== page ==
The workforce is drastically different than it once was. Gone are the days of Don Draper-style gender breakdowns at work, where moms stayed home and dads hardly took care of kids. It’s not so much that things have reversed but that they’ve merged.
According to the 2022 Bureau of Labor Statistics (BLS) report, 97.4% of married-couple families with children had at least one employed parent and 65% of families had both parents employed.
While the number of working parents has increased in the last decade, their priorities and goals have also changed in that time. Particularly in the last few years, with the pandemic being a driving force for parents to seek out a quality of life improvement and better work life balance.
Flexibility is one of the top needs for working parents—the Summer 2022 Future Forum Pulse survey saw that the desire for flexibility with working parents has only been increasing since 2020. Specifically, 60% of working mothers (up from 58%) and 50% of working fathers (up from 48%) would like to work remotely 3 to 5 days per week.
Here at Giant Machines, the wellbeing of our employees has always been at the forefront. This is especially true when it comes to helping our working parents maintain their family balance while still achieving their career goals.
The GM parenting mindset
When it comes to working parents, the introduction of flexible working hours and hybrid office options means they can more actively be a part of their kids’ lives. And they don’t want to have to give that up now.
“Before Covid, I never really saw my girls before I went to work,” says HR Coordinator Noelia Dominguez, a mom to Elah, 7, and Leah, 17. “Now I get to wake up with my girls, make breakfast for my girls, I can take my little one to school every day, and the quality of life is much better now.”
Balancing work is tricky as a parent, and at Giant Machines, employees are trusted to get their work done with flexibility in place for caregivers.
“Some tech companies I know are extremely demanding in terms of crunch time. There are very tight timelines, and you have to keep working until midnight,” says Software Engineer Ako Sorensen, who has a daughter Freya, 3, and a son Aksel, who is nine months old. “That’s not the type of work life that parents can easily pull off, so I wanted to make sure that the company I work for is supportive of parents.”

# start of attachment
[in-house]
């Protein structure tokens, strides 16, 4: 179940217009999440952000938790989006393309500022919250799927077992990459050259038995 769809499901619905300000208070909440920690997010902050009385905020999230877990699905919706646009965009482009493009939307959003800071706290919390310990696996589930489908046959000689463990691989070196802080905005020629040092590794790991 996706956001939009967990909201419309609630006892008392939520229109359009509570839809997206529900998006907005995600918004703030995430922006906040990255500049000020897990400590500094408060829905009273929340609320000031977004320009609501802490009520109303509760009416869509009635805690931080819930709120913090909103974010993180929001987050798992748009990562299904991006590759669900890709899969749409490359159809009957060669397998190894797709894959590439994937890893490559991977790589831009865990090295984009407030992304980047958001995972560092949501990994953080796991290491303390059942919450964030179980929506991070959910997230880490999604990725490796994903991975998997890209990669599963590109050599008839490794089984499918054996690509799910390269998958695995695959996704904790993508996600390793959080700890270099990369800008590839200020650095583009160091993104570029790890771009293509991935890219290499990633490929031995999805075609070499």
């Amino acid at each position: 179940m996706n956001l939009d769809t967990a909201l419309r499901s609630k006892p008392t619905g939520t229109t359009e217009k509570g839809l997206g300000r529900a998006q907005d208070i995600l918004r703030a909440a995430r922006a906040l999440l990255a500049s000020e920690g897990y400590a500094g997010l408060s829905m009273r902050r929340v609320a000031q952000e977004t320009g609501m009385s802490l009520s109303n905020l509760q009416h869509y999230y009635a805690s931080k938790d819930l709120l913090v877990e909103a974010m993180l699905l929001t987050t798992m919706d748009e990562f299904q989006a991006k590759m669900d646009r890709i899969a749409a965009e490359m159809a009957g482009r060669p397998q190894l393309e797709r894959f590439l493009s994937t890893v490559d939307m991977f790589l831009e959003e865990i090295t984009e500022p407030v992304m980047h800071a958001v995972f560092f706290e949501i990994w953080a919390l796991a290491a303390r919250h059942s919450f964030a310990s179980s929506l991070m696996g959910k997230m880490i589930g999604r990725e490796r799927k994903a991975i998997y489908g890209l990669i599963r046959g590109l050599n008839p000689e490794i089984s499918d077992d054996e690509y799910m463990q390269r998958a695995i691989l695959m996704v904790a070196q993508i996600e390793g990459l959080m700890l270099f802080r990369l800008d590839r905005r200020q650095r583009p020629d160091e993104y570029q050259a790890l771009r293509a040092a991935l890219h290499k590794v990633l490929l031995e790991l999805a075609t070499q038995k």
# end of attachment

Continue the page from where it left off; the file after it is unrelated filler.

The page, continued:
The GM way of working for parents
Let’s not shy away from the fact that the U.S. is not known for their generous parental leave laws. Outside of any state mandated policy, it’s typically up to the company itself to create their own leave policies, with the average length of paid leave being just four weeks.
Even so, companies are scaling back on the leave they offer—according to a 2022 SHRM study, organizations that offer paid maternity leave dropped to 35% (from 53% in 2020) and those that offer paid paternity leave dropped to 27% (from 44%).
By contrast, Giant Machines offers 16 weeks of paid leave for all genders, which includes birth, adoption, caregiving, and other familial needs for time off.
It’s important to note that the leadership at GM has only enhanced this policy as the company has grown—adjusting it based on feedback from employees and their own experiences as parents.
“I will say that in going through the process and working with everyone at the company, I felt very taken care of in that scenario,” says Lead Software Engineer Charlie Cook, who’s been working at Giant Machines throughout the birth of his two children, Oliver, 4 and Theo, 2. “I think that one of the reasons why I’ve been at GM for as long as I’ve been here is because I’ve felt that the leadership genuinely do reconsider their positions on the way that things are and genuinely do care about the employee and their work life balance.”